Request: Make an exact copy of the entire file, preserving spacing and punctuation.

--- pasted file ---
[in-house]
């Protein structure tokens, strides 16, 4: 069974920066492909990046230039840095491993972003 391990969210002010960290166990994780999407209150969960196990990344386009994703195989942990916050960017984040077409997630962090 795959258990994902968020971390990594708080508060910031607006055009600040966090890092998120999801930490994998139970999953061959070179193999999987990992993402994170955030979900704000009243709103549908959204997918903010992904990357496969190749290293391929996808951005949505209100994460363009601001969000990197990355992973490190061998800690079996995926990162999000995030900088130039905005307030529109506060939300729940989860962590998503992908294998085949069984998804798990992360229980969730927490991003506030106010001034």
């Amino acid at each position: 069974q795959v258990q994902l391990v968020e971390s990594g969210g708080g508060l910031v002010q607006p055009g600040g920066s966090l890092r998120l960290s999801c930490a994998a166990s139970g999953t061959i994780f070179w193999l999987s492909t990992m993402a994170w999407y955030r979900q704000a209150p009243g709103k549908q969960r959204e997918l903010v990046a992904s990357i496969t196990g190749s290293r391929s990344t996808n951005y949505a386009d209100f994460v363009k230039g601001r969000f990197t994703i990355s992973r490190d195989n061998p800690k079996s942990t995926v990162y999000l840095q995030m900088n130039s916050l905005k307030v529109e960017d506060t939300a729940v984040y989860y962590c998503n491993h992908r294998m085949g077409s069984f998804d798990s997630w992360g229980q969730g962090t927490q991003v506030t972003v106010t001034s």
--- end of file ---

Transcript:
[in-house]
């Protein structure tokens, strides 16, 4: 069974920066492909990046230039840095491993972003 391990969210002010960290166990994780999407209150969960196990990344386009994703195989942990916050960017984040077409997630962090 795959258990994902968020971390990594708080508060910031607006055009600040966090890092998120999801930490994998139970999953061959070179193999999987990992993402994170955030979900704000009243709103549908959204997918903010992904990357496969190749290293391929996808951005949505209100994460363009601001969000990197990355992973490190061998800690079996995926990162999000995030900088130039905005307030529109506060939300729940989860962590998503992908294998085949069984998804798990992360229980969730927490991003506030106010001034």
């Amino acid at each position: 069974q795959v258990q994902l391990v968020e971390s990594g969210g708080g508060l910031v002010q607006p055009g600040g920066s966090l890092r998120l960290s999801c930490a994998a166990s139970g999953t061959i994780f070179w193999l999987s492909t990992m993402a994170w999407y955030r979900q704000a209150p009243g709103k549908q969960r959204e997918l903010v990046a992904s990357i496969t196990g190749s290293r391929s990344t996808n951005y949505a386009d209100f994460v363009k230039g601001r969000f990197t994703i990355s992973r490190d195989n061998p800690k079996s942990t995926v990162y999000l840095q995030m900088n130039s916050l905005k307030v529109e960017d506060t939300a729940v984040y989860y962590c998503n491993h992908r294998m085949g077409s069984f998804d798990s997630w992360g229980q969730g962090t927490q991003v506030t972003v106010t001034s």